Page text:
A simple glass of milk isn’t so simple.
Each glass of milk contains, carbohydrates in the form of lactose, fat, protein, vitamins and minerals and enzymes.
But the industry involved to get that milk to the grocery store and price it are more complicated than the short list of what you’ll find inside it.
Northeastern Indiana dairies produce milk for schools and milk that becomes yogurt and cheese. And although many sectors suffered, and some suffered mightily in 2020 due to the coronavirus, the milk industry has managed to hold its own.
With government food programs assisting school-aged children with meals and providing other stimulus, 2020 was actually a slight improvement for some dairy producers.
“It wasn’t quite as bad as 2019,” Garrett dairy farmer Tim Haynes said.
For two or three years, the industry had really suffered, Haynes said. For a time, dairies were producing more milk than was needed, which drove down prices. And when it was in demand regionally or nationally, it wasn’t needed as much locally.
Haynes said some northeastern Indiana milk had to be shipped as far as Wisconsin to be utilized. Those shipping costs had to be eaten by local producers.
Then came the pandemic.
But in the convoluted world of milk commodities, that actually turned out to be a good thing — over time, at least.
Initially, the dairy industry, much like everything else, suffered.
Wolf Lake Dairy farmer John Metzger said he had heard that 60% of milk products went to restaurants. Processing plants were set up to accommodate that sort of bulk packaging.
When restaurants were shut down, the processing plants had to change the way they packaged the milk-related products for distribution in smaller sizes such as one would find in a grocery store.
“We couldn’t get a lot of the processors to shift over,” Metzger said. “They weren’t even capable of packing for grocery stores.”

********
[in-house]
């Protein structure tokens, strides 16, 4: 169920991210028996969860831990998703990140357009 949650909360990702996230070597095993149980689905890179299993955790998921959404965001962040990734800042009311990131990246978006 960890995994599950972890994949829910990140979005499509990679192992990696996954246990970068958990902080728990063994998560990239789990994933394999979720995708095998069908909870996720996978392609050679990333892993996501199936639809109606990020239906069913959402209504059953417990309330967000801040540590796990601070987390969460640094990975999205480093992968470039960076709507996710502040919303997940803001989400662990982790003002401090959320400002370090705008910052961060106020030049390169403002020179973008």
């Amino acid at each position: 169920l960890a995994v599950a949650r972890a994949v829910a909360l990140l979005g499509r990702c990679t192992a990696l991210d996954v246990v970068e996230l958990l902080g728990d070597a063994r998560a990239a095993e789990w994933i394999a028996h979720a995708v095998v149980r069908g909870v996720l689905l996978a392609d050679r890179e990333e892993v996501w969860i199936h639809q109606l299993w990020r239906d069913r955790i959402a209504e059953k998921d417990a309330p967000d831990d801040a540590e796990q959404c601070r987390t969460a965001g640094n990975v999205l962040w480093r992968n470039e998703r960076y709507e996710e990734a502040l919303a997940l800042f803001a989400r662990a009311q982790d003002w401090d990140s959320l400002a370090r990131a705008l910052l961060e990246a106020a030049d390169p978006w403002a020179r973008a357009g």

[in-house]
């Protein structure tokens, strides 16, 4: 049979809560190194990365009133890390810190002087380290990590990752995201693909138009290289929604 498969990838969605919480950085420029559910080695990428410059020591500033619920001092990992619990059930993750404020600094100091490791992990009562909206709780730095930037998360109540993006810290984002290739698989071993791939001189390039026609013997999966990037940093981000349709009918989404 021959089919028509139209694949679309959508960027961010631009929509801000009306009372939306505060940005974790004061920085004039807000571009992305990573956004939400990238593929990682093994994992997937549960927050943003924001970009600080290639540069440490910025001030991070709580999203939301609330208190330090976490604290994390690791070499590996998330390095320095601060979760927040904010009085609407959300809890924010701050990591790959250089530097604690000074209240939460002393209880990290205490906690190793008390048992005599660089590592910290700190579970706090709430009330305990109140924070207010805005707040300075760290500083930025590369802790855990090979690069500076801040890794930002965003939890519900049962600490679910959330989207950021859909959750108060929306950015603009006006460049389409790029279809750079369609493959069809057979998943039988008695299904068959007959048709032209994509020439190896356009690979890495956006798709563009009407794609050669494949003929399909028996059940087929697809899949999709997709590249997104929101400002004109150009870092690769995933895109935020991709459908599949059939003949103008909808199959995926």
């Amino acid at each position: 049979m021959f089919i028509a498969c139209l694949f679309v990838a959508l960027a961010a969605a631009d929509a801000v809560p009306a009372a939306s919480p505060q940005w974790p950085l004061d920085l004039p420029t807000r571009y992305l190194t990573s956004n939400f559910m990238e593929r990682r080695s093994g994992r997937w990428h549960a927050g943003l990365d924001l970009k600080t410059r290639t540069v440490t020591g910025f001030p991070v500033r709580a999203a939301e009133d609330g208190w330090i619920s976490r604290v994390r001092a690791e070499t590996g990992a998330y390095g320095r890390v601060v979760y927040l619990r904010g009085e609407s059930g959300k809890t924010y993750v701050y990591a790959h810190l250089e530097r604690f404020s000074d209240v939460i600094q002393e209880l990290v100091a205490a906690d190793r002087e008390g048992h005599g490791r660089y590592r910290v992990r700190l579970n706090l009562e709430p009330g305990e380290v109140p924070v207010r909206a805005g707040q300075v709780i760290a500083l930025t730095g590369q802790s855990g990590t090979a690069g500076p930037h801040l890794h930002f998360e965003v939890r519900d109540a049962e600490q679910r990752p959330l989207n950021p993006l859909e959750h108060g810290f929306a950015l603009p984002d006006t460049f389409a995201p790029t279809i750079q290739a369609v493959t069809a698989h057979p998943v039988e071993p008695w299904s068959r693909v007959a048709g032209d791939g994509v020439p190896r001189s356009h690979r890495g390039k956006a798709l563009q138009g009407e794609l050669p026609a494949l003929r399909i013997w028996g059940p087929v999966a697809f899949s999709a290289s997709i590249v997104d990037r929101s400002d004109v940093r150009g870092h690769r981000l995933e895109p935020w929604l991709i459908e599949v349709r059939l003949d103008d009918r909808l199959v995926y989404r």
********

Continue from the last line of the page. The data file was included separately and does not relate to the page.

At one point, Metzger Dairy Farms had to dump eight or nine loads of milk because there simply wasn’t a processing plant that needed it.
But that changed.
“Everybody along the chain kind of stepped up,” Haynes said.
And even more importantly, the government stepped in with programs to provide summer meals for school-aged children and other related programs that gobbled up milk products.
“That’s been a positive for dairy,” Haynes said.
“The government is stepping in and buying cheese,” Metzger said. “They had to do something to keep people fed. The government makes sure there’s food there.”
The weak dollar has also had an impact. Haynes said he had heard up to 33% of milk products were exported to other countries, increasing demand since the weak dollar allowed foreign countries to afford more American milk on the trade market.
Another factor in the pandemic that turned out be a positive for the milk industry was that people were staying at home and making their own meals instead of eating out as much. Both Haynes and Metzger said people started using more milk because of this.
Kids at home instead of going to school? Milk on cereal. Adults working at home? Maybe slapping cheese on cold cuts instead of dining out.
But there was one stay-at-home food product to rule them all:
Haynes said one restaurant facet that helped the dairy industry has been take-out pizza. Those take-out pizzas, so convenient, are loaded with dairy-produced cheese.
Add it all up, and 2020 was an improvement for many dairy farmers.
“I think it was a better year for a lot of dairies,” Metzger said. “I think dairy has weathered (the pandemic) better than other businesses. Prices have been better than they have been in the past.”
Metzger said it “roils his gut” to have to rely on the government program, but at least his industry and farm is still in business.
Perhaps because of the increased demand, fluid milk prices have been on the rise.
According to the United States Department of Agriculture, the retail price for a gallon of whole milk was $3.28 in 2018, $3.32 in 2019 and then jumped 6% in 2020 to average $3.52.
The retail price of 2% milk, according to the USDA, saw similar increases, moving from $3.25 per gallon in 2019 to $3.47 in 2020, a jump of 6.8%.
That being said, both Haynes and Metzger said increases in retail milk prices rarely find their way down the udder to the producers’ pockets.
“The farmer doesn’t get paid near that,” Metzger said.